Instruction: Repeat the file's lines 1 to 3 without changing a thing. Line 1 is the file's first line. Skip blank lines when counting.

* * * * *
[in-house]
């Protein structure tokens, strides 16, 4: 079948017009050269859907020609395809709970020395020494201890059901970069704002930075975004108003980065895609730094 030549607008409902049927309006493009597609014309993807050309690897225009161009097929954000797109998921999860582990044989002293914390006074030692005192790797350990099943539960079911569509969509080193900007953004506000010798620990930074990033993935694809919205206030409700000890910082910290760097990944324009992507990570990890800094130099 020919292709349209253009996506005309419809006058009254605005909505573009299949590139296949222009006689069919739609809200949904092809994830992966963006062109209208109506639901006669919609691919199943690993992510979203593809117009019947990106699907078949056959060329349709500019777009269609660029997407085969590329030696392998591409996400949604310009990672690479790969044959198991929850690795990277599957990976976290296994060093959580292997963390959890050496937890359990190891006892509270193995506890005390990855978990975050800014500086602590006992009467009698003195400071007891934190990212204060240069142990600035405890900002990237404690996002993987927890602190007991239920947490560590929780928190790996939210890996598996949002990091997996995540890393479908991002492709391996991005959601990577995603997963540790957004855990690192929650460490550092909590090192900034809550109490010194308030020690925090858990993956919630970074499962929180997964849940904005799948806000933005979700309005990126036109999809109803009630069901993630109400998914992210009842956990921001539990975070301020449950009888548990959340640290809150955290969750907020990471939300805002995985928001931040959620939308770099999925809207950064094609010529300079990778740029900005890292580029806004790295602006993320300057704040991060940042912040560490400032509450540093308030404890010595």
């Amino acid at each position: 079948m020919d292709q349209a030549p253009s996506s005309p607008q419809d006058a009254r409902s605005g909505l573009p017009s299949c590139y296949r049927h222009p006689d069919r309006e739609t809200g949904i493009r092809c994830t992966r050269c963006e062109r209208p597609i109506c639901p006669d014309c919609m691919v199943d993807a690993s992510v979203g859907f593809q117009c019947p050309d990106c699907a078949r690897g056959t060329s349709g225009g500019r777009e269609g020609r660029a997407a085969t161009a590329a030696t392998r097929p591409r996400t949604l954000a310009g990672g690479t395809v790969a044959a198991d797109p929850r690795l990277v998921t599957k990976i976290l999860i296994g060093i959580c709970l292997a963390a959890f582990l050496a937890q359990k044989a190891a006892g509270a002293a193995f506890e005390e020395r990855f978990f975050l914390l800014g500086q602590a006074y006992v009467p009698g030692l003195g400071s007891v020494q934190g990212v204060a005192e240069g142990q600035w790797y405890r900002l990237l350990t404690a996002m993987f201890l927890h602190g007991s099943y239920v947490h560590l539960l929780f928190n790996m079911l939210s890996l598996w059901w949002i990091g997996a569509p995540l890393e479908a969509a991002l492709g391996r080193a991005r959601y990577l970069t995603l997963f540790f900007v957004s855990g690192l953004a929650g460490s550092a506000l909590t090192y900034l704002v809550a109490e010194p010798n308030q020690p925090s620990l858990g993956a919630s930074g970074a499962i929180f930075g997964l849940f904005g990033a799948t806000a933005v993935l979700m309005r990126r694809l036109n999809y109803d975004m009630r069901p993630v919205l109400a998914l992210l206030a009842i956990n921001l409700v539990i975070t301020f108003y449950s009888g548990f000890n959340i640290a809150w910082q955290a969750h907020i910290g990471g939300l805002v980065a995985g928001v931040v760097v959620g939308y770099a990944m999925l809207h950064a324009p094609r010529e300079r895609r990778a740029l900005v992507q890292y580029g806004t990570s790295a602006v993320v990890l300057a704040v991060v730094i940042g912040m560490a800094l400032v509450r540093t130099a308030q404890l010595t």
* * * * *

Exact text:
[in-house]
């Protein structure tokens, strides 16, 4: 079948017009050269859907020609395809709970020395020494201890059901970069704002930075975004108003980065895609730094 030549607008409902049927309006493009597609014309993807050309690897225009161009097929954000797109998921999860582990044989002293914390006074030692005192790797350990099943539960079911569509969509080193900007953004506000010798620990930074990033993935694809919205206030409700000890910082910290760097990944324009992507990570990890800094130099 020919292709349209253009996506005309419809006058009254605005909505573009299949590139296949222009006689069919739609809200949904092809994830992966963006062109209208109506639901006669919609691919199943690993992510979203593809117009019947990106699907078949056959060329349709500019777009269609660029997407085969590329030696392998591409996400949604310009990672690479790969044959198991929850690795990277599957990976976290296994060093959580292997963390959890050496937890359990190891006892509270193995506890005390990855978990975050800014500086602590006992009467009698003195400071007891934190990212204060240069142990600035405890900002990237404690996002993987927890602190007991239920947490560590929780928190790996939210890996598996949002990091997996995540890393479908991002492709391996991005959601990577995603997963540790957004855990690192929650460490550092909590090192900034809550109490010194308030020690925090858990993956919630970074499962929180997964849940904005799948806000933005979700309005990126036109999809109803009630069901993630109400998914992210009842956990921001539990975070301020449950009888548990959340640290809150955290969750907020990471939300805002995985928001931040959620939308770099999925809207950064094609010529300079990778740029900005890292580029806004790295602006993320300057704040991060940042912040560490400032509450540093308030404890010595």
């Amino acid at each position: 079948m020919d292709q349209a030549p253009s996506s005309p607008q419809d006058a009254r409902s605005g909505l573009p017009s299949c590139y296949r049927h222009p006689d069919r309006e739609t809200g949904i493009r092809c994830t992966r050269c963006e062109r209208p597609i109506c639901p006669d014309c919609m691919v199943d993807a690993s992510v979203g859907f593809q117009c019947p050309d990106c699907a078949r690897g056959t060329s349709g225009g500019r777009e269609g020609r660029a997407a085969t161009a590329a030696t392998r097929p591409r996400t949604l954000a310009g990672g690479t395809v790969a044959a198991d797109p929850r690795l990277v998921t599957k990976i976290l999860i296994g060093i959580c709970l292997a963390a959890f582990l050496a937890q359990k044989a190891a006892g509270a002293a193995f506890e005390e020395r990855f978990f975050l914390l800014g500086q602590a006074y006992v009467p009698g030692l003195g400071s007891v020494q934190g990212v204060a005192e240069g142990q600035w790797y405890r900002l990237l350990t404690a996002m993987f201890l927890h602190g007991s099943y239920v947490h560590l539960l929780f928190n790996m079911l939210s890996l598996w059901w949002i990091g997996a569509p995540l890393e479908a969509a991002l492709g391996r080193a991005r959601y990577l970069t995603l997963f540790f900007v957004s855990g690192l953004a929650g460490s550092a506000l909590t090192y900034l704002v809550a109490e010194p010798n308030q020690p925090s620990l858990g993956a919630s930074g970074a499962i929180f930075g997964l849940f904005g990033a799948t806000a933005v993935l979700m309005r990126r694809l036109n999809y109803d975004m009630r069901p993630v919205l109400a998914l992210l206030a009842i956990n921001l409700v539990i975070t301020f108003y449950s009888g548990f000890n959340i640290a809150w910082q955290a969750h907020i910290g990471g939300l805002v980065a995985g928001v931040v760097v959620g939308y770099a990944m999925l809207h950064a324009p094609r010529e300079r895609r990778a740029l900005v992507q890292y580029g806004t990570s790295a602006v993320v990890l300057a704040v991060v730094i940042g912040m560490a800094l400032v509450r540093t130099a308030q404890l010595t």